Finding My Father
It started with a phone call. “Hello Danny, this is your Aunt Sue. I thought you would want to know that your father died. His obituary was in the paper. I’ll send you a copy if you’d like.”
Does this sound like a cold way to tell someone that his father just died? It really wasn’t. Dr. Schaeffer was my third father. My mother married him when I was 11, and, though he adopted me, he wasn’t prompted by love. Rather, he wanted to avoid the perceived awkwardness of having children with a different name from his. His interaction with me had always been infrequent and superficial at best. When he and my mother divorced, he left my life completely. I hadn’t heard from him in more than 20 years.
When the promised obituary arrived in the mail, I read the usual information, including a list of his surviving family members. His most recent wife was named, as was her son and the biological children from Dr. Schaeffer’s marriage to my mom. But my sisters and I were not mentioned. That really bothered me. My father had erased the very memory of me, as if I had never existed.
Revisiting My Origins
Something unexpected came from that obituary, however. It led me to a fresh perspective of my real origins. I had always thought of my origins as my physical entrance into this world. The series of fathers who jumped into and out of my life had vaguely figured into my perception of my origins too.
But now the Lord reminded me about Psalm 139. I began to think about creation—not the creation account in Genesis, not the moment of my earthly conception or the date of my physical birth, but the moment I was created in the eternal mind of God. David referred to this mystery when he wrote, “My frame was not hidden from You, when I was made in secret, and skillfully wrought in the depths of the earth; Your eyes have seen my unformed substance; and in Your book were all written the days that were ordained for me, when as yet there was not one of them.”—Ps. 139:15-16, NAS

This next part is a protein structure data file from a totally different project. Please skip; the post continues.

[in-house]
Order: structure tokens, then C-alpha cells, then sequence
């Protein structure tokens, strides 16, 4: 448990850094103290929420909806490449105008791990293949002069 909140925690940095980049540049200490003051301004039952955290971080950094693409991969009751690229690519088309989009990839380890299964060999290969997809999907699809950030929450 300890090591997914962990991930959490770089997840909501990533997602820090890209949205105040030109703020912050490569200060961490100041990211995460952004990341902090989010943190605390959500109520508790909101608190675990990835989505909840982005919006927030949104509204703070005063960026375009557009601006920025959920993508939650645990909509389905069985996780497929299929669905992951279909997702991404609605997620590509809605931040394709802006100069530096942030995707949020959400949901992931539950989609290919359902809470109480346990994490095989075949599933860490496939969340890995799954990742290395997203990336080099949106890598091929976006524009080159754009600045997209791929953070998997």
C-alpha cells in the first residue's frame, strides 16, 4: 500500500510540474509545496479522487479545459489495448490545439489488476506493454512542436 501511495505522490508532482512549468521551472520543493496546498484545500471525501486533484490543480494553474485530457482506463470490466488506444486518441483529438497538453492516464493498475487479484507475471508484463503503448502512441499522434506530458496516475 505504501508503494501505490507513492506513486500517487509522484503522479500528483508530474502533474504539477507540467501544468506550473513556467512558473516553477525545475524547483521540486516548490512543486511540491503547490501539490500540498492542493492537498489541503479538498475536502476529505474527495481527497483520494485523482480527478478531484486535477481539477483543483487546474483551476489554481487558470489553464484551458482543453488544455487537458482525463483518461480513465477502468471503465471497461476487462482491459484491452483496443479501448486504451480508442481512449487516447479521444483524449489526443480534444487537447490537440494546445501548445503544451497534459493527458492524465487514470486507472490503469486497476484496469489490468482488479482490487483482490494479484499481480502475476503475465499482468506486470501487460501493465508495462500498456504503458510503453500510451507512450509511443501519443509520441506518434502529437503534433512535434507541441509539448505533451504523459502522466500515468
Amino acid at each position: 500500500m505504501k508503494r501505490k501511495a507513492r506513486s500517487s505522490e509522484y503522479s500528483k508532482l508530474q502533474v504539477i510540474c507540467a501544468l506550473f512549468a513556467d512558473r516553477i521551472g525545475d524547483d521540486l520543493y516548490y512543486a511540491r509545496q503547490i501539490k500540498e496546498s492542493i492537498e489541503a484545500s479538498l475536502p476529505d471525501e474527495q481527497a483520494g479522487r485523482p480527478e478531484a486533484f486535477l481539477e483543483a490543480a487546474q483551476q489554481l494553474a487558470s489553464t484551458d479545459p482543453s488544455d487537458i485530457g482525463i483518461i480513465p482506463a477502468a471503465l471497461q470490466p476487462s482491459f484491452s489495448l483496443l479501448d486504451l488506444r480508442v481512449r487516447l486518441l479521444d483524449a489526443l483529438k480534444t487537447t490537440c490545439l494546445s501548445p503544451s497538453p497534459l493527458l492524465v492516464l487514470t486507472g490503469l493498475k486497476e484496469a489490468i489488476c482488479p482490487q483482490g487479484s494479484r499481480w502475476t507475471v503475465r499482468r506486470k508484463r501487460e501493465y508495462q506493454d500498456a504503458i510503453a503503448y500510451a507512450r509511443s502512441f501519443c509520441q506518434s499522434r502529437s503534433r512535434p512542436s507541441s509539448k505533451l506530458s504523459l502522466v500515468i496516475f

A great truth came to me in my reflections: I was not ultimately my mother’s idea or my father’s idea. I was God’s idea. Further, as God’s idea, I wasn’t haphazardly thrown together; rather, I was “skillfully wrought” (v. 15). Not only in my physical body, but also in my “inward parts”: my mind, my soul, my desires, affections, and passions (v. 13). When I think of the intelligence it takes to make a spaceship that can reach the moon or sophisticated computers that can process information in nanoseconds, I am in awe of my own creation. It took far more intelligence and power to put Dan Schaeffer together than to create an inanimate spaceship or computer. But it took something else.
It took love.
Not Needed, but Wanted God did not have to make me. He would have gotten along quite nicely without me. There is nothing I will ever add to God’s glory, nothing in Him that is empty that I can fill, no need in Him I can help meet. God is perfect. I’ve known this truth for a long time, at least doctrinally and theologically, but now the truth became intensely personal. It drove me to ask why: Why did God decide to create Dan Schaeffer?
The answer fills me with joy. God created me in order to love me and to invite me to respond to His love.
God reminded the prophet Jeremiah of this love in Jer. 31:3: “I have loved you with an everlasting love; I have drawn you with loving-kindness.” Everlasting love begins before we are born into this world, at the moment of our creation in God’s mind. It’s a love we cannot really grasp, but we can delight in it.